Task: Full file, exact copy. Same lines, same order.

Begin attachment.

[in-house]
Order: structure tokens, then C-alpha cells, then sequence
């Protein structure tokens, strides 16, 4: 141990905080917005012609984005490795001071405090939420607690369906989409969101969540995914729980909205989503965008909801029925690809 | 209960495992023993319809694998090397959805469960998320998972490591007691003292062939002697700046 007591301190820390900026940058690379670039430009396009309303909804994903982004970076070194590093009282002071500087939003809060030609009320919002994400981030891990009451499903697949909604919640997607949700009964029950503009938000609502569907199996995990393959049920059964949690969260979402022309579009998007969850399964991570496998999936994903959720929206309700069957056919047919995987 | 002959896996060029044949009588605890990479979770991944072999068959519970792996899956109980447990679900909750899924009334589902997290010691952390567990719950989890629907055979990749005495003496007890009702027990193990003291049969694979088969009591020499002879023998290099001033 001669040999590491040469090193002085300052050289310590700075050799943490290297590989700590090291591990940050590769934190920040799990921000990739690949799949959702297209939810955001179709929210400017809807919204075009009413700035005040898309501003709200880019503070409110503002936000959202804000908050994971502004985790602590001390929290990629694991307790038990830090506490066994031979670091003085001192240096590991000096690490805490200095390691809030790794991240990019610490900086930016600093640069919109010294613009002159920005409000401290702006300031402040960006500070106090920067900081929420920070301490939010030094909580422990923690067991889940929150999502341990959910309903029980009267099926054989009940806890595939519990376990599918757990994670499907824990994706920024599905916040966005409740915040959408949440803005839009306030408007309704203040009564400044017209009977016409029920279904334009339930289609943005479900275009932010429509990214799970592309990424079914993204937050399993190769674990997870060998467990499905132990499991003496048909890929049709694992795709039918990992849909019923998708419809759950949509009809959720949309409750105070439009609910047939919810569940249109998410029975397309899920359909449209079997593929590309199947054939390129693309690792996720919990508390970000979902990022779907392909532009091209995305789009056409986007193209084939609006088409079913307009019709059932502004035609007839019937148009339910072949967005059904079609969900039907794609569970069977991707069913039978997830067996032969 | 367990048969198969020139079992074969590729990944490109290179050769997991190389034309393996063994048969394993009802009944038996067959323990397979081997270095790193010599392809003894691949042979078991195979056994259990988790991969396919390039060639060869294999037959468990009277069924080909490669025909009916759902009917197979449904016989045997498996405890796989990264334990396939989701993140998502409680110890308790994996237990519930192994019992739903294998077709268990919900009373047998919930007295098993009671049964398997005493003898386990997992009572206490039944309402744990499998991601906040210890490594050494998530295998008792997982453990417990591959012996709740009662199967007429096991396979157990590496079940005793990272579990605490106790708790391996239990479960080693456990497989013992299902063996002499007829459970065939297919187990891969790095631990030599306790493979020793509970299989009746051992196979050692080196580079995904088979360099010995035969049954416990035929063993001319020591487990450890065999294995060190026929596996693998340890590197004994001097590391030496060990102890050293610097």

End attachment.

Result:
[in-house]
Order: structure tokens, then C-alpha cells, then sequence
């Protein structure tokens, strides 16, 4: 141990905080917005012609984005490795001071405090939420607690369906989409969101969540995914729980909205989503965008909801029925690809 | 209960495992023993319809694998090397959805469960998320998972490591007691003292062939002697700046 007591301190820390900026940058690379670039430009396009309303909804994903982004970076070194590093009282002071500087939003809060030609009320919002994400981030891990009451499903697949909604919640997607949700009964029950503009938000609502569907199996995990393959049920059964949690969260979402022309579009998007969850399964991570496998999936994903959720929206309700069957056919047919995987 | 002959896996060029044949009588605890990479979770991944072999068959519970792996899956109980447990679900909750899924009334589902997290010691952390567990719950989890629907055979990749005495003496007890009702027990193990003291049969694979088969009591020499002879023998290099001033 001669040999590491040469090193002085300052050289310590700075050799943490290297590989700590090291591990940050590769934190920040799990921000990739690949799949959702297209939810955001179709929210400017809807919204075009009413700035005040898309501003709200880019503070409110503002936000959202804000908050994971502004985790602590001390929290990629694991307790038990830090506490066994031979670091003085001192240096590991000096690490805490200095390691809030790794991240990019610490900086930016600093640069919109010294613009002159920005409000401290702006300031402040960006500070106090920067900081929420920070301490939010030094909580422990923690067991889940929150999502341990959910309903029980009267099926054989009940806890595939519990376990599918757990994670499907824990994706920024599905916040966005409740915040959408949440803005839009306030408007309704203040009564400044017209009977016409029920279904334009339930289609943005479900275009932010429509990214799970592309990424079914993204937050399993190769674990997870060998467990499905132990499991003496048909890929049709694992795709039918990992849909019923998708419809759950949509009809959720949309409750105070439009609910047939919810569940249109998410029975397309899920359909449209079997593929590309199947054939390129693309690792996720919990508390970000979902990022779907392909532009091209995305789009056409986007193209084939609006088409079913307009019709059932502004035609007839019937148009339910072949967005059904079609969900039907794609569970069977991707069913039978997830067996032969 | 367990048969198969020139079992074969590729990944490109290179050769997991190389034309393996063994048969394993009802009944038996067959323990397979081997270095790193010599392809003894691949042979078991195979056994259990988790991969396919390039060639060869294999037959468990009277069924080909490669025909009916759902009917197979449904016989045997498996405890796989990264334990396939989701993140998502409680110890308790994996237990519930192994019992739903294998077709268990919900009373047998919930007295098993009671049964398997005493003898386990997992009572206490039944309402744990499998991601906040210890490594050494998530295998008792997982453990417990591959012996709740009662199967007429096991396979157990590496079940005793990272579990605490106790708790391996239990479960080693456990497989013992299902063996002499007829459970065939297919187990891969790095631990030599306790493979020793509970299989009746051992196979050692080196580079995904088979360099010995035969049954416990035929063993001319020591487990450890065999294995060190026929596996693998340890590197004994001097590391030496060990102890050293610097």